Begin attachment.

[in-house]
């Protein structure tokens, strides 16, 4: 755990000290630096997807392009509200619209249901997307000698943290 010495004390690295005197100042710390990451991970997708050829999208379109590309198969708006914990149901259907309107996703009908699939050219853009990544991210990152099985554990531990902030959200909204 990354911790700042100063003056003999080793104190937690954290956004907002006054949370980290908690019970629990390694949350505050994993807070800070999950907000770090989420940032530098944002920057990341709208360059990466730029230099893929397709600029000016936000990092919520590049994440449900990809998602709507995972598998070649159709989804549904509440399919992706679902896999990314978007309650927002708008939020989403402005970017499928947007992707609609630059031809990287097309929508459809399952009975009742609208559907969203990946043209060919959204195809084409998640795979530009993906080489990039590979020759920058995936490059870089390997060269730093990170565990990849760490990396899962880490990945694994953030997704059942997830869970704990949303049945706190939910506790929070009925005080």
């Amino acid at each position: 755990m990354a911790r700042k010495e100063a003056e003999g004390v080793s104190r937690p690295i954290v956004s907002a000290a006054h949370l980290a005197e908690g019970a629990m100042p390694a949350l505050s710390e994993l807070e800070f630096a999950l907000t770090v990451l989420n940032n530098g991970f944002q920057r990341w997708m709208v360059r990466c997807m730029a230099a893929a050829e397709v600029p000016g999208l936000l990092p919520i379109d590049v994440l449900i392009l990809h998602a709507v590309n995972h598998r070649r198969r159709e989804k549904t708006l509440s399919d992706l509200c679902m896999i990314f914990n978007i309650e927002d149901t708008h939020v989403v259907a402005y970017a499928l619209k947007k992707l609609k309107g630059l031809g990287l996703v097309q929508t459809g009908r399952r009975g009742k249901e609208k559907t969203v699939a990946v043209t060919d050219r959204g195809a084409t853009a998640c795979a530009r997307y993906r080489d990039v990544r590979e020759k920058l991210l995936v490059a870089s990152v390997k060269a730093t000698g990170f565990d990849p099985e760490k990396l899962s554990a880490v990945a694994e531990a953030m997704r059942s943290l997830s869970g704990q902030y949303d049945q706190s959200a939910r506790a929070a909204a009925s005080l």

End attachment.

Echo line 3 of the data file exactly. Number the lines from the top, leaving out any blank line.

């Amino acid at each position: 755990m990354a911790r700042k010495e100063a003056e003999g004390v080793s104190r937690p690295i954290v956004s907002a000290a006054h949370l980290a005197e908690g019970a629990m100042p390694a949350l505050s710390e994993l807070e800070f630096a999950l907000t770090v990451l989420n940032n530098g991970f944002q920057r990341w997708m709208v360059r990466c997807m730029a230099a893929a050829e397709v600029p000016g999208l936000l990092p919520i379109d590049v994440l449900i392009l990809h998602a709507v590309n995972h598998r070649r198969r159709e989804k549904t708006l509440s399919d992706l509200c679902m896999i990314f914990n978007i309650e927002d149901t708008h939020v989403v259907a402005y970017a499928l619209k947007k992707l609609k309107g630059l031809g990287l996703v097309q929508t459809g009908r399952r009975g009742k249901e609208k559907t969203v699939a990946v043209t060919d050219r959204g195809a084409t853009a998640c795979a530009r997307y993906r080489d990039v990544r590979e020759k920058l991210l995936v490059a870089s990152v390997k060269a730093t000698g990170f565990d990849p099985e760490k990396l899962s554990a880490v990945a694994e531990a953030m997704r059942s943290l997830s869970g704990q902030y949303d049945q706190s959200a939910r506790a929070a909204a009925s005080l």